It makes sense. Caught off guard, people reacted more naturally. Hsieh, however, took it one step further with The Offer. After a week or so of hiring someone, Hsieh would approach that person and make them an offer.

They could either keep working for Zappos or quit. The answer might seem obvious, but there was a twist. If you considered quitting, Zappos would pay you up to $2000 in some cases. Why?

“If you’re willing to take the company up on The Offer, you obviously don’t have the sense of commitment they are looking for,” Hsieh said in an interview.

Weird, extreme, but it worked. The Offer purged Zappos of those who didn’t believe in it, and the company kept growing. By 2008, Zappos neared $1 BN in sales, and some companies wanted in.

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But not all his corporate culture experiments worked out. In 2013, he eliminated all company titles. Zappos would become a “holacracy,” a place without bosses. Sounds great, but when it happened, 14% of the workforce took up on that famous Offer.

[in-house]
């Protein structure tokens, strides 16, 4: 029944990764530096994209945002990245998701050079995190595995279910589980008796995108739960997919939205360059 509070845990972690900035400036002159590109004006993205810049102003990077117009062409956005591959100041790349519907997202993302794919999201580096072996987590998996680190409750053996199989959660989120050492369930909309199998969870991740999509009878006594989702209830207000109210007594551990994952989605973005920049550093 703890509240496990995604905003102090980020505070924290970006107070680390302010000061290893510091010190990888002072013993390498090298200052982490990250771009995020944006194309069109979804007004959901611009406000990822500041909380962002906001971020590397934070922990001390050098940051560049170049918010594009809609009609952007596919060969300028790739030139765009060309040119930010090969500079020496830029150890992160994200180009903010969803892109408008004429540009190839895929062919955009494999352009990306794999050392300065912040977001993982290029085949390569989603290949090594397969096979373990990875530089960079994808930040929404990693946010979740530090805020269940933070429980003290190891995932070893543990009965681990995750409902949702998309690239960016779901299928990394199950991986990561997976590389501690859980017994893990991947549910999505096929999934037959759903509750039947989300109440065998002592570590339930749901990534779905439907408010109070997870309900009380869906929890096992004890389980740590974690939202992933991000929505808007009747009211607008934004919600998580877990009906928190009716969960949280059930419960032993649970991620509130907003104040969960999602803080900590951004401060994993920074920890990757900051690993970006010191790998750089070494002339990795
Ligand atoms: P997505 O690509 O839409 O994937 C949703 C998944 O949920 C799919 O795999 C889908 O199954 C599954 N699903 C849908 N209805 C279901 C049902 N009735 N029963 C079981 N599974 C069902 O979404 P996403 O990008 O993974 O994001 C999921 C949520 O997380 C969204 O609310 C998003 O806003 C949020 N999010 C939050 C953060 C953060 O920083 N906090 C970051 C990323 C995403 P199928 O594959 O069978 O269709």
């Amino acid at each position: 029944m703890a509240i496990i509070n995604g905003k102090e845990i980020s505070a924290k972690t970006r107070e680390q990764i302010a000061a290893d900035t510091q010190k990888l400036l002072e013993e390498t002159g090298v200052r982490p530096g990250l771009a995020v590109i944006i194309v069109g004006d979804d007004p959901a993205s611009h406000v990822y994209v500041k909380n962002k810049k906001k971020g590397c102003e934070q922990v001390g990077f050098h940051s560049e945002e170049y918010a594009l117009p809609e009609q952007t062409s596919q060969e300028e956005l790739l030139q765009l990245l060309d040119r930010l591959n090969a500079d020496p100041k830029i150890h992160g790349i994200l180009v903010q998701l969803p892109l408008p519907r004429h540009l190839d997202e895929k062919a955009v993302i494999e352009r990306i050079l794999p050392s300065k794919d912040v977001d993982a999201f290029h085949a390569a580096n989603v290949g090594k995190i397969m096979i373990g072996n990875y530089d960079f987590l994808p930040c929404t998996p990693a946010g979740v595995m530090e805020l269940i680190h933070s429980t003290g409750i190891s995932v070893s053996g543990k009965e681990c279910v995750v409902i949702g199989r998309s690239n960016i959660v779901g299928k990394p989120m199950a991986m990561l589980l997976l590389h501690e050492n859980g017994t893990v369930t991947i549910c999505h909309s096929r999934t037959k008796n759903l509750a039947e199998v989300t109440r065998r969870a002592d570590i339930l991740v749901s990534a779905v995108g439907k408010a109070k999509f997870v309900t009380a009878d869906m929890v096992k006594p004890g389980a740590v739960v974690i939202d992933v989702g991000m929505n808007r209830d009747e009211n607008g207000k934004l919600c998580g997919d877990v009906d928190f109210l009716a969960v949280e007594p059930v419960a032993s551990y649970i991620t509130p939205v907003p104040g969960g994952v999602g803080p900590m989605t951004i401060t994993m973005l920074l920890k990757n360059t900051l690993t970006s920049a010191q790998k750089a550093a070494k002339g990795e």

Reputation: Why Amazon Bought Zappos

If you google Zappos and success, you’ll find boatloads of articles discussing how the company culture was a key to its success. But, dig into the details, and you see some atypical methods.

Besides the company culture book we mentioned, employees had open communication through “Ask Anything” newsletters once a month. The facilities have on-site libraries to encourage reading, and Zappos has even hired sessions with life coaches.

Remember all the trouble Hsieh went to optimize the call center? Well, customer service was the stuff of legends. Though a phone call isn’t essential for a company these days, Hsieh felt it was critical for the customer at the other end.

Zappos insisted that representatives fulfill the customers’ demands. In fact, the number of calls they take in a day didn’t matter. Instead, Zappos used other standards to ensure top-level service.

There are urban legends about representatives being on the line for six hours before the customer decided on which products to buy. One even helped a customer find a pizza place.

It doesn’t end there; another example is shipping. Zappos doesn’t charge for shipping, even on returned shoes.

And that’s the key. Hsieh was obsessed with customer service. Many in the media even called him the “king of Customer Service.” Think about it: how many companies do this? Not many. But not everything was perfect.

Zappos owned by Amazon